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Adversity: Single Mothers Raising Their Families

In three consecutive generations in the Hork family, women had to raise their young children without a husband. I had not thought about the loss of the breadwinner before, but now I will. Maria Catharine Trösster (1813-1874) Joseph Heinrich Horoch, who lived in Oberhundem, in Kreis (county) Olpe in Westfalen, died on 5 October 1857 of dysentery. [1] Two other children also died two days previous on 3 October: Maria Elisabeth who was just eighteen months old [2] and Johan Joseph Carl, who was eleven. [3] Joseph was fifty-three years old and the father of at least five children. I have two more children whose baptisms I have found but whose death I have not. In 1857, at the time of her husband’s death, the five children living were Frederich, age twenty-one; Franz, age sixteen; Anton, age fourteen; Clementine, age six; and Albert, age four. What would she have done? Who would have taken care of her? The likely answer was the older boys found work to help support her. She may have done

Monday Genea-pourri, Week of Sep 11–17, 2023

I have completed one hundred eighty-four (184) weeks of semi-lockdown due to Covid-19. Besides phenology, I went to the history center, got a haircut, and operated trains at Train club. Genealogy Genealogy Meetings There were several meetings this week:  Kinseekers Military SIG, where KB showed how to use the catalog and the History Hub on the NARA website. We saw some cool photos another member got from the National Archives of her father while he was in Vietnam. Stewart and I met during Amigos and discussed his autobiography and our plans for the upcoming retreat. I hosted the CGS Roundtable discussion groups by myself this month. Seven attended and there were lively discussions about everyone’s research. Genealogy Writing I continued working on my renewal, writing a research report. As of Sunday evening, I had seventeen pages written, not counting any images except a map and a tombstone. It’s coming along well. Blog Posts: James Sullivan: Enjoying the Prosperity He Deserv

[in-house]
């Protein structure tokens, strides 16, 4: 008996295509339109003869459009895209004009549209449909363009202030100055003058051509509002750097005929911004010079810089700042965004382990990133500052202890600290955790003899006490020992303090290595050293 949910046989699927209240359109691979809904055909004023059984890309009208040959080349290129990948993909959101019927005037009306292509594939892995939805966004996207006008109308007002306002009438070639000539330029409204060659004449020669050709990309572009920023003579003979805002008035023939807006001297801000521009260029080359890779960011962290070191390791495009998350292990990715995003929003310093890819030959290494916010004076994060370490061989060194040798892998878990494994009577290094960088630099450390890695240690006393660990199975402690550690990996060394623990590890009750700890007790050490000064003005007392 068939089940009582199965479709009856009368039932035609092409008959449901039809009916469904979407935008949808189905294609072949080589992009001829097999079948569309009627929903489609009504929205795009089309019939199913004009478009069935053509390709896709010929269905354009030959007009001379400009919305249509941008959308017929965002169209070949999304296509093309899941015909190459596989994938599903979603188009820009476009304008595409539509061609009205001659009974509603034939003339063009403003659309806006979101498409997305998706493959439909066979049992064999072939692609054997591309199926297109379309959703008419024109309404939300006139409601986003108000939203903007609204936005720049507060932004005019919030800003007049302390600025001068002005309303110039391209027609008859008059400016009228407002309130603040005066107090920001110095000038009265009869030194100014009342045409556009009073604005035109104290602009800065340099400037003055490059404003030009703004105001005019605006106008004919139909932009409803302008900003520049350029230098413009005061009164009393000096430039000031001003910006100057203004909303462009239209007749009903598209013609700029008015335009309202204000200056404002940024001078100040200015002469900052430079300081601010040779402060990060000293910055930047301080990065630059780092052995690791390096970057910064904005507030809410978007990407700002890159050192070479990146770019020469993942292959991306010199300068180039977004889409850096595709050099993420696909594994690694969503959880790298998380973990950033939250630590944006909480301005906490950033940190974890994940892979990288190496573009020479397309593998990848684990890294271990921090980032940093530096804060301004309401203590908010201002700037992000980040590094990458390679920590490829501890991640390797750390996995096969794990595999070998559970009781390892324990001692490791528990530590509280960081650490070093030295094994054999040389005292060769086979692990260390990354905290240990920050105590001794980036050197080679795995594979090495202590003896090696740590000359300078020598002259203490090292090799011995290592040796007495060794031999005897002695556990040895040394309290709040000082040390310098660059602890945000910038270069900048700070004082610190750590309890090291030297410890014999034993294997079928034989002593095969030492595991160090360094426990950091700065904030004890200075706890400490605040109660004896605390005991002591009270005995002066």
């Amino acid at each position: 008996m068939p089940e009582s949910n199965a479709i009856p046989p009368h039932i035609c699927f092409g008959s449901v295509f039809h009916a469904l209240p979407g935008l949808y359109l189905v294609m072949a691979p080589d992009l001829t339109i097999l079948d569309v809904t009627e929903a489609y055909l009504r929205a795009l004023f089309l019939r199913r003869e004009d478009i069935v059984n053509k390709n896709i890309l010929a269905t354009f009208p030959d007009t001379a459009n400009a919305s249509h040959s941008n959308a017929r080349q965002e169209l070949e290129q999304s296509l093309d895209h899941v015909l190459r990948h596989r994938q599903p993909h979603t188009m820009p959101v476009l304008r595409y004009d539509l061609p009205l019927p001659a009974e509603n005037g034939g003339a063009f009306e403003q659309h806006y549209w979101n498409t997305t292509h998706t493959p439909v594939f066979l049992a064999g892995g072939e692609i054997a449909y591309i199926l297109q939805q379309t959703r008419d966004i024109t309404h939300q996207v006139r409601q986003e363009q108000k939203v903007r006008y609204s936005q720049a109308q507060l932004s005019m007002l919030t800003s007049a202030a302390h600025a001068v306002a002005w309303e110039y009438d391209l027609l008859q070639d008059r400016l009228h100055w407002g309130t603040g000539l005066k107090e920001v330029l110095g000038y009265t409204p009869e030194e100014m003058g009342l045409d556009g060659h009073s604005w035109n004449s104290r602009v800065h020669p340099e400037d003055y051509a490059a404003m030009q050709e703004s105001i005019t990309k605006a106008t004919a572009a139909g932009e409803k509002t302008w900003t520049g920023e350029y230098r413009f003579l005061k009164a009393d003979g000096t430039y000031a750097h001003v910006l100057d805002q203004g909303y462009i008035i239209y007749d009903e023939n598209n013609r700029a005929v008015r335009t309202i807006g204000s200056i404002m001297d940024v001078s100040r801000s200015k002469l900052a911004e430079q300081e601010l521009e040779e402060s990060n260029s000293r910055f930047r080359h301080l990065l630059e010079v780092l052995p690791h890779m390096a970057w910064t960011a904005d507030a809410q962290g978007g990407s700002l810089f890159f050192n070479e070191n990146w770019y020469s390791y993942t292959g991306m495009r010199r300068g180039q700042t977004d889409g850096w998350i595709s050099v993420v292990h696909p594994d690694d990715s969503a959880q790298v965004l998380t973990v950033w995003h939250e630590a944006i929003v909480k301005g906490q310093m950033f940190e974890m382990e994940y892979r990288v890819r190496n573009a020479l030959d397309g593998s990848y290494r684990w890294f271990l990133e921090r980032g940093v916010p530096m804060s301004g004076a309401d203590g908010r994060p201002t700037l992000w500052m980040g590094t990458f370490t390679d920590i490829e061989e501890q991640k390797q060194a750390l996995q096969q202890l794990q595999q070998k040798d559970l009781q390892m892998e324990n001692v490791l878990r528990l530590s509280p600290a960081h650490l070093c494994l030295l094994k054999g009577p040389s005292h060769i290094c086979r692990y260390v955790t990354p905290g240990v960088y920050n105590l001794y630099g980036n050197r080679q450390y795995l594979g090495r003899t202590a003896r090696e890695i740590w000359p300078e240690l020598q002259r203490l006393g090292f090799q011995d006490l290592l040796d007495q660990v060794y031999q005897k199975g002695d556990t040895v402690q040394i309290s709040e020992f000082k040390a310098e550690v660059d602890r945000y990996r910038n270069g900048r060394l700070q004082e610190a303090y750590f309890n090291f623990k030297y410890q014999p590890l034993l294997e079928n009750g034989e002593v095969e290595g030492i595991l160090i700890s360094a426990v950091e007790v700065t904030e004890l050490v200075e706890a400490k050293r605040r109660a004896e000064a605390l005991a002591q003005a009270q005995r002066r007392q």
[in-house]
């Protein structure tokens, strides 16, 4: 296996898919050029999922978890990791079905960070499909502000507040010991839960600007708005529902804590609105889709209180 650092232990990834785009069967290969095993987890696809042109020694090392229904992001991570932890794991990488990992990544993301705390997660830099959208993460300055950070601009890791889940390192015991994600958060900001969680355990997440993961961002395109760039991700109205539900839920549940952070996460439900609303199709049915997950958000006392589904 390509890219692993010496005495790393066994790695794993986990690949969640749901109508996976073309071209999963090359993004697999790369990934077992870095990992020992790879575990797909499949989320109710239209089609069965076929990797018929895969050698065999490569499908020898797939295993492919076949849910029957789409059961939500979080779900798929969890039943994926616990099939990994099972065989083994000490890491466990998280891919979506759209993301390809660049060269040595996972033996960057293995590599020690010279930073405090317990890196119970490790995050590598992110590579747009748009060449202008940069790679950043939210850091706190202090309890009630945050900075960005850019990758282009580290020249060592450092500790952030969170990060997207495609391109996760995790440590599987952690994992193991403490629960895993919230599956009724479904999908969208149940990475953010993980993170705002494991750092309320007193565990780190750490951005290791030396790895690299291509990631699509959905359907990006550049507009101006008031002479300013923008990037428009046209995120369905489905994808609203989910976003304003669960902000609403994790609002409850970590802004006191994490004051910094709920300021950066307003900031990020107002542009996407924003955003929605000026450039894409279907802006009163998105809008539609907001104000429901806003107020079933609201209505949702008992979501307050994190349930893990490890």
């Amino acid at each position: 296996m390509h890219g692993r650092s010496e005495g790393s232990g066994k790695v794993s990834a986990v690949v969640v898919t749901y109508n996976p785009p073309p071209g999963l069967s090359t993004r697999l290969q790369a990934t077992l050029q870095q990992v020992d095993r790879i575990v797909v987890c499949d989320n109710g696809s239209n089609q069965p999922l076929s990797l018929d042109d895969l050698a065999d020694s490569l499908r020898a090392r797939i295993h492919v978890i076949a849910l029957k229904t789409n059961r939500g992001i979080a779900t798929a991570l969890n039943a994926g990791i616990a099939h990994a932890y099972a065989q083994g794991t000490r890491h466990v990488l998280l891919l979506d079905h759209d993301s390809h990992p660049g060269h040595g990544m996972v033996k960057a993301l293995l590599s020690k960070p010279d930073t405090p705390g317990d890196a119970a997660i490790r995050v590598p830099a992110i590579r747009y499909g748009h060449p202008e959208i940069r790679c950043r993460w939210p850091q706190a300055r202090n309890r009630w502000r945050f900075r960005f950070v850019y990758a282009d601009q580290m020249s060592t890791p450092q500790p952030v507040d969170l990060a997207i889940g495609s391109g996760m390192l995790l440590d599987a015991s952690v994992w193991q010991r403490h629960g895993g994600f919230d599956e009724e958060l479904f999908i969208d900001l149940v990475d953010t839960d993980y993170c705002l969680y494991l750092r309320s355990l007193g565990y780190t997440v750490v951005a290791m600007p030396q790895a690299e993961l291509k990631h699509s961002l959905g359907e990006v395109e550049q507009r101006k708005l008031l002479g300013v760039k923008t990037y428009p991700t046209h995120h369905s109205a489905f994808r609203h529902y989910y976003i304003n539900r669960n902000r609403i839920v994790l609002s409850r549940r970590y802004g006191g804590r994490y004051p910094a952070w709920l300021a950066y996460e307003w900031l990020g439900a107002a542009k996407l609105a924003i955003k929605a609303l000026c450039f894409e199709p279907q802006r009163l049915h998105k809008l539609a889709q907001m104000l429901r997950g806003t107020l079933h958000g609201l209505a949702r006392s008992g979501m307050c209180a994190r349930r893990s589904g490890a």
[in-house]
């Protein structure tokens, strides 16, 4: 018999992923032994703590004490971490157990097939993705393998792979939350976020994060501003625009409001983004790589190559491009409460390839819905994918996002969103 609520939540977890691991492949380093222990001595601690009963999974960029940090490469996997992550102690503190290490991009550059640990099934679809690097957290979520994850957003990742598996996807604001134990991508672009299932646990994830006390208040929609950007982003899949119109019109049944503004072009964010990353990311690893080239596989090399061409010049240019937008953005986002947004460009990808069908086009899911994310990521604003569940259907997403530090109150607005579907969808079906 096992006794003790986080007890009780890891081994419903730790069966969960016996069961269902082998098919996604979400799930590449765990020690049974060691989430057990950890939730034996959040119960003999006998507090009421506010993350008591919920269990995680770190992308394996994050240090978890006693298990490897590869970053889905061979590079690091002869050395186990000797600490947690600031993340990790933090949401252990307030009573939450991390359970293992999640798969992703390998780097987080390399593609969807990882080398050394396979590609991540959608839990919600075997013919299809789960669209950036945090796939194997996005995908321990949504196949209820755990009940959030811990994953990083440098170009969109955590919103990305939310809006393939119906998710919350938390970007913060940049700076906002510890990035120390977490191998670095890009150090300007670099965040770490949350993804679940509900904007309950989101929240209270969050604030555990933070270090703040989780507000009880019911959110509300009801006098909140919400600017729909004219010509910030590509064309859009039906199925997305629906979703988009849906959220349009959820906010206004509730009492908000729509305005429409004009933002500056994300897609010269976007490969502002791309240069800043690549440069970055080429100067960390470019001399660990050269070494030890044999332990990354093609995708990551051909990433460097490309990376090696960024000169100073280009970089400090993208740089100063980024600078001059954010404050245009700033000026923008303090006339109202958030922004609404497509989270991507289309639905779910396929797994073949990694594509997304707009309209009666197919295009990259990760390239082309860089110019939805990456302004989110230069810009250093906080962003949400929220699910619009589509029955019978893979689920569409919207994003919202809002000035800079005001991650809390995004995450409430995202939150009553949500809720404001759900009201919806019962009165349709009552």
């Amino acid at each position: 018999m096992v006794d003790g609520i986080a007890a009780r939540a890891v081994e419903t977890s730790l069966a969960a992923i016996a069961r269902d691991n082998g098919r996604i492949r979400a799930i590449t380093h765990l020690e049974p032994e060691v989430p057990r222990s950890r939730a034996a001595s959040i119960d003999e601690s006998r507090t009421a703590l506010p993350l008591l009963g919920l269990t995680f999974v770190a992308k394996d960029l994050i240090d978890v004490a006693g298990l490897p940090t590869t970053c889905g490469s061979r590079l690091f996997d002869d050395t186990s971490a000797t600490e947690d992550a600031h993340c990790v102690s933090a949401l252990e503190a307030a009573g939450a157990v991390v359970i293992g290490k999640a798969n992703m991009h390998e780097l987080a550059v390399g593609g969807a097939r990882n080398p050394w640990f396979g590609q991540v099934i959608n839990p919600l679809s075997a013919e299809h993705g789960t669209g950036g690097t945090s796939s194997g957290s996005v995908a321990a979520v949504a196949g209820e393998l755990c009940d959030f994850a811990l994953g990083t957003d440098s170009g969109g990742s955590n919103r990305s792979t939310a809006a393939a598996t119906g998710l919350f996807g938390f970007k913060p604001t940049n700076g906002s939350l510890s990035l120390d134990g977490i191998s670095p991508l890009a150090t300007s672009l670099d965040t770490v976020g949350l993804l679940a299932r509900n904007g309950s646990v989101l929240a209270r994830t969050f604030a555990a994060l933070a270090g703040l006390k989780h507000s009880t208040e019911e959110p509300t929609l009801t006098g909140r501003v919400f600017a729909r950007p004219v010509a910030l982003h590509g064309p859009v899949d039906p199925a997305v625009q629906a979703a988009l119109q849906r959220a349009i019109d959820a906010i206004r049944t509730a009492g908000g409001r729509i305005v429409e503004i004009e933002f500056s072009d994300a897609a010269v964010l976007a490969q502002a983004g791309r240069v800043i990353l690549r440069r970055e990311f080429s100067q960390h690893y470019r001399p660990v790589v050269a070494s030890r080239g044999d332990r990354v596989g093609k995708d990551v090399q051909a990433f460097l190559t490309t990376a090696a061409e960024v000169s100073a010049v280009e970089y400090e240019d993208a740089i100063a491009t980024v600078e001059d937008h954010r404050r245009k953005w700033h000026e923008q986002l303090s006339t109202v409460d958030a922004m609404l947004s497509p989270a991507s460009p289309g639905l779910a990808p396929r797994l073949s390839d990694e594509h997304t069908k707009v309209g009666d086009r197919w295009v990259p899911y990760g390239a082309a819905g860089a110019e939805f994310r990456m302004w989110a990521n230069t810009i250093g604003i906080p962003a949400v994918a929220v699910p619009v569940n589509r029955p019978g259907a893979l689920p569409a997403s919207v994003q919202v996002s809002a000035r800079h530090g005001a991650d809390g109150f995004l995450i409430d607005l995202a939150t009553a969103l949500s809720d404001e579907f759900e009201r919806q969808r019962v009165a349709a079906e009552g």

James Sullivan: Enjoying the Prosperity He Deserves

My great-grandfather, John H. Sullivan’s oldest sister, Mary, married another Sullivan, James Sullivan. She was born on 1 November 1843 in County Cork to Jeremiah Sullivan and Mary Sheehan. [1] She came to the United States with her family when twelve years old, first settling in Providence, Rhode Island, and then moving to Calumet, Michigan. [2] On 8 May 1870, she married James Sullivan at Hancock in Houghton County, Michigan. James was two years older, also born in Ireland, and worked as a miner. [3] Houghton County is in the upper peninsula where much copper and iron mining was done. This was the same work that Mary’s father had done in Ireland. In 1877, James and Mary moved to Holt County, Nebraska, where James acquired a homestead. [4] He was one of many from Michigan who settled in the area near O’Neill. In 1890, he cultivated ten acres of wheat, twenty acres of oats, thirty-five acres of corn, and five acres of potatoes. He had built a cottage the previous year. He was “n

Monday Genea-pourri, Week of Sep 4–10, 2023